This example shows that a brand overhaul is sometimes necessary to stay in business and refreshed visual elements can bring forgotten brands back to the top.
Continuing with successful rebranding examples, let’s see how one of the popular shoe companies introduced their new brand colors.
Keds has been a staple American brand for the last 100 years thanks to Charles Goodyear Jr., an inventor who played with rubber. He discovered the rubber vulcanization process that was perfect for the soles of shoes, and in 1916 he paired up with U.S. Rubber to make Peds.
The problem was that Peds was already trademarked, so instead they chose the name Keds.
Keds positioned themselves like no other company at the time by marketing to women. In a time where women weren’t allowed to vote, Keds marketed their shoes as providing “…ladies with accessible, fashionable footwear to allow them to be who they wanted to be, and go where they wanted to go.”
The shoes were popular among women who wanted something other than high heels. Marilyn Monroe and Audrey Hepburn wore Keds, and Yoko Ono even wore a pair of the iconic white shoes on her wedding day.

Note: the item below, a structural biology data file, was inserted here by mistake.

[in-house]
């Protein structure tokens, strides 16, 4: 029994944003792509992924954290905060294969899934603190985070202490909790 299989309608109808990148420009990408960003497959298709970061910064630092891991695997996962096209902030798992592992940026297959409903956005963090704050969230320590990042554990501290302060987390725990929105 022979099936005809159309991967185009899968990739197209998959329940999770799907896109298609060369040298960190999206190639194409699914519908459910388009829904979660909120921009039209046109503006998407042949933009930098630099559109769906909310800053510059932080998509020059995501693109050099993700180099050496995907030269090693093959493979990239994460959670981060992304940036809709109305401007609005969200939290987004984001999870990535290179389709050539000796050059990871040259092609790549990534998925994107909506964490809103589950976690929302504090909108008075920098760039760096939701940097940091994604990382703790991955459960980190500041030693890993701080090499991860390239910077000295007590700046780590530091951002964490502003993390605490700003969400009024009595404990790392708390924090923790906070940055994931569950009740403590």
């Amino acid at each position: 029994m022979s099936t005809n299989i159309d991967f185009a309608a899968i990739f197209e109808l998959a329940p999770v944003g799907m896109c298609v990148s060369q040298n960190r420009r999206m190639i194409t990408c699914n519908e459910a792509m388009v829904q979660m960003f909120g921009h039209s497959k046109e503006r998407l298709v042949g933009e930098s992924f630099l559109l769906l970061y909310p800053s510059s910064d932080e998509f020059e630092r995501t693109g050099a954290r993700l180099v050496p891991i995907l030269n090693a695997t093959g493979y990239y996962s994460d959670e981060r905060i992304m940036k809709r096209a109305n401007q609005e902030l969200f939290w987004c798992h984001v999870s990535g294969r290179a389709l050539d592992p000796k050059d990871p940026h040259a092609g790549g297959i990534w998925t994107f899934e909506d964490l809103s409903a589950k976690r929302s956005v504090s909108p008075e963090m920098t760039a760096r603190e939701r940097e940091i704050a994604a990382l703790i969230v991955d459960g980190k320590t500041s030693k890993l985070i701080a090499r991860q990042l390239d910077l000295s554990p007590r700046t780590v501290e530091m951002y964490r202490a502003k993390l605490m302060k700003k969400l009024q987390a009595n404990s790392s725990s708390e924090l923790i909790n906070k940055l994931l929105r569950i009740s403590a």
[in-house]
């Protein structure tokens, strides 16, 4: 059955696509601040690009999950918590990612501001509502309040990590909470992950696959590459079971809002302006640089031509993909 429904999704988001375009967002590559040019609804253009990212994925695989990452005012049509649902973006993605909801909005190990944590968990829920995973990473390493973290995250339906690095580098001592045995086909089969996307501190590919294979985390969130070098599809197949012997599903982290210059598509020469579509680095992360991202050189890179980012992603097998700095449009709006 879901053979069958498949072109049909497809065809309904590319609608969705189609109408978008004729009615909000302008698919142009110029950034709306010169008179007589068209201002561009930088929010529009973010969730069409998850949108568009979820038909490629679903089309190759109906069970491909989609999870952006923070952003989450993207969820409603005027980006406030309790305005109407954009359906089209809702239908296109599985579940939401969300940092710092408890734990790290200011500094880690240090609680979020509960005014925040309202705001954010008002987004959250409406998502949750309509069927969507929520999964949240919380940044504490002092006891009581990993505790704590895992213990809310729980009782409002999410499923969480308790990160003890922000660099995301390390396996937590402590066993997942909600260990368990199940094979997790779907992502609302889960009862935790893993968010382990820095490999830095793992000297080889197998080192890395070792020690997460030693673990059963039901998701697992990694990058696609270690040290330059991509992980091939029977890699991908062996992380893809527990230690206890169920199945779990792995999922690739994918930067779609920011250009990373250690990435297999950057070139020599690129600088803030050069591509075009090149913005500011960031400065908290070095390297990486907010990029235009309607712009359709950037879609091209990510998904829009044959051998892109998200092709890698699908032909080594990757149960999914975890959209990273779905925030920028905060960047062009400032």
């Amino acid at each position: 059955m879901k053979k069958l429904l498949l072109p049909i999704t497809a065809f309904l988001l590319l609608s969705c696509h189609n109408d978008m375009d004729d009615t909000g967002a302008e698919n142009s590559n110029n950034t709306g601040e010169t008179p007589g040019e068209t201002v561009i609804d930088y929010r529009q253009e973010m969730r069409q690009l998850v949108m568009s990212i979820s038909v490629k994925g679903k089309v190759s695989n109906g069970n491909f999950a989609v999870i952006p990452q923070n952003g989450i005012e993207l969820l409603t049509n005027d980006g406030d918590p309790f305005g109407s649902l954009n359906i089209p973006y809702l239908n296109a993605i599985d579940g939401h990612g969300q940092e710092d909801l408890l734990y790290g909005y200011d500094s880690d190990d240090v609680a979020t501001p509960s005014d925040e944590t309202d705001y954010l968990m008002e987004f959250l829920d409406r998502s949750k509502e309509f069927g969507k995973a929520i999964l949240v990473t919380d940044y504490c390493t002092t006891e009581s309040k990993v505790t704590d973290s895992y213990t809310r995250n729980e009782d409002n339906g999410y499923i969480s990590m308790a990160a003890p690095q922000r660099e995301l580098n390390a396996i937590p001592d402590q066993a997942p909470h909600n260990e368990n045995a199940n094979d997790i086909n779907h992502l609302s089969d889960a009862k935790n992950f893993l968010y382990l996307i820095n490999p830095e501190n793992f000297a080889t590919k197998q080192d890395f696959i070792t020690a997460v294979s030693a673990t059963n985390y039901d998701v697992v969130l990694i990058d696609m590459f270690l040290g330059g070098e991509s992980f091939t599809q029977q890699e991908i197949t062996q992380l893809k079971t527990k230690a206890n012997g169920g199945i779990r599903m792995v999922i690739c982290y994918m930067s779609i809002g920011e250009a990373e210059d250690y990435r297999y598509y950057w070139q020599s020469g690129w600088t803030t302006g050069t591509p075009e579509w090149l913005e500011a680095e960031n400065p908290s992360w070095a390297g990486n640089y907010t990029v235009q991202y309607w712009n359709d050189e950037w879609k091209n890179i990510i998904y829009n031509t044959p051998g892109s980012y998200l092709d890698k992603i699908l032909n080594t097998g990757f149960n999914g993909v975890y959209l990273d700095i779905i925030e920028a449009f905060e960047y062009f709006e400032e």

The brand promise towards women was a key marketing strategy, but the company’s mission wasn’t enough to stand the test of time.
Keds’ popularity increased through the 60’s and 70’s with their athletic line, and again in the 80’s and early 90’s with DJ Tanner (Full House) and Kelly Kapowski (Saved By The Bell) sporting shoes.
Keds didn’t so much blunder as it fell out of favor. The brand didn’t keep up with current trends and failed to appeal to the upcoming millennial generation. It chased its ageing consumer base that simply didn’t want to wear the same shoes that they wore in their 80’s heyday.
The company identity was outdated. They needed a new slogan and a rebranding campaign.
The Turning Point
Keds saw a minor resurgence in the mid-2000’s when original Keds wearers wanted the simplicity of the shoe. However, Keds really took off in 2012 when the company decided to sign Taylor Swift as a spokesperson.
Keds president Chris Linder wanted to capture a new generation of women that have “…been leading an exciting cultural shift redefining the conversation about equality and female empowerment.”